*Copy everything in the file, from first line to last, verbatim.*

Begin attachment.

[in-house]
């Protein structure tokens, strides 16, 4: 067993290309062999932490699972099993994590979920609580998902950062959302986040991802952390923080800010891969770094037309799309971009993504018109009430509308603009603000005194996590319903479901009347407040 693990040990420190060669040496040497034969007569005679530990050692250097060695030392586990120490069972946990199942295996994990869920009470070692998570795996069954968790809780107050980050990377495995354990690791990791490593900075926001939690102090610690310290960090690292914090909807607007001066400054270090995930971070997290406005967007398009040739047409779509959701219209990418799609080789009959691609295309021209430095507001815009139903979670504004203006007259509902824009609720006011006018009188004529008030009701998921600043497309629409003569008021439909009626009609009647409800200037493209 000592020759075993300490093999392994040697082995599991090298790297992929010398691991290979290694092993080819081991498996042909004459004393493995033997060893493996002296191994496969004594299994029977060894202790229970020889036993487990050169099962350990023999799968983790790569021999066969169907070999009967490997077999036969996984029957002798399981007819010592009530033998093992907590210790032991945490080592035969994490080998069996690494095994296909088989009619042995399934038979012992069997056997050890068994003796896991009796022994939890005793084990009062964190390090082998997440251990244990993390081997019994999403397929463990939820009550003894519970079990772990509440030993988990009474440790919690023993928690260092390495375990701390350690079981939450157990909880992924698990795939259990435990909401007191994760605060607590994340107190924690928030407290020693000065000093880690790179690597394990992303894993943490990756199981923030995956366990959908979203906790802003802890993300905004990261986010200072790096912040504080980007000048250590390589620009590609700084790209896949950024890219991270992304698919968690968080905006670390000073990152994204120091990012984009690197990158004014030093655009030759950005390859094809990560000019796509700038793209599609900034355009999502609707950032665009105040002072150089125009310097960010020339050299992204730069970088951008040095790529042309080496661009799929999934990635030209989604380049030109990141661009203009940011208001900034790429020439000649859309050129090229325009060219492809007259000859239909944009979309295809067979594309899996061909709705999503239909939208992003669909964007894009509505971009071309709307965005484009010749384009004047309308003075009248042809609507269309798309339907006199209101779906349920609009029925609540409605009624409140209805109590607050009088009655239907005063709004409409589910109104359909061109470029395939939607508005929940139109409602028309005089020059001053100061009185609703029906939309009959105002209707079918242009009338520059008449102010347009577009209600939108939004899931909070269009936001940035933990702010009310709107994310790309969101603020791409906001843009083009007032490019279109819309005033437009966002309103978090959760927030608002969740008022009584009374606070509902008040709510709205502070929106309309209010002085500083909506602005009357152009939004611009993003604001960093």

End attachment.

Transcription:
[in-house]
């Protein structure tokens, strides 16, 4: 067993290309062999932490699972099993994590979920609580998902950062959302986040991802952390923080800010891969770094037309799309971009993504018109009430509308603009603000005194996590319903479901009347407040 693990040990420190060669040496040497034969007569005679530990050692250097060695030392586990120490069972946990199942295996994990869920009470070692998570795996069954968790809780107050980050990377495995354990690791990791490593900075926001939690102090610690310290960090690292914090909807607007001066400054270090995930971070997290406005967007398009040739047409779509959701219209990418799609080789009959691609295309021209430095507001815009139903979670504004203006007259509902824009609720006011006018009188004529008030009701998921600043497309629409003569008021439909009626009609009647409800200037493209 000592020759075993300490093999392994040697082995599991090298790297992929010398691991290979290694092993080819081991498996042909004459004393493995033997060893493996002296191994496969004594299994029977060894202790229970020889036993487990050169099962350990023999799968983790790569021999066969169907070999009967490997077999036969996984029957002798399981007819010592009530033998093992907590210790032991945490080592035969994490080998069996690494095994296909088989009619042995399934038979012992069997056997050890068994003796896991009796022994939890005793084990009062964190390090082998997440251990244990993390081997019994999403397929463990939820009550003894519970079990772990509440030993988990009474440790919690023993928690260092390495375990701390350690079981939450157990909880992924698990795939259990435990909401007191994760605060607590994340107190924690928030407290020693000065000093880690790179690597394990992303894993943490990756199981923030995956366990959908979203906790802003802890993300905004990261986010200072790096912040504080980007000048250590390589620009590609700084790209896949950024890219991270992304698919968690968080905006670390000073990152994204120091990012984009690197990158004014030093655009030759950005390859094809990560000019796509700038793209599609900034355009999502609707950032665009105040002072150089125009310097960010020339050299992204730069970088951008040095790529042309080496661009799929999934990635030209989604380049030109990141661009203009940011208001900034790429020439000649859309050129090229325009060219492809007259000859239909944009979309295809067979594309899996061909709705999503239909939208992003669909964007894009509505971009071309709307965005484009010749384009004047309308003075009248042809609507269309798309339907006199209101779906349920609009029925609540409605009624409140209805109590607050009088009655239907005063709004409409589910109104359909061109470029395939939607508005929940139109409602028309005089020059001053100061009185609703029906939309009959105002209707079918242009009338520059008449102010347009577009209600939108939004899931909070269009936001940035933990702010009310709107994310790309969101603020791409906001843009083009007032490019279109819309005033437009966002309103978090959760927030608002969740008022009584009374606070509902008040709510709205502070929106309309209010002085500083909506602005009357152009939004611009993003604001960093």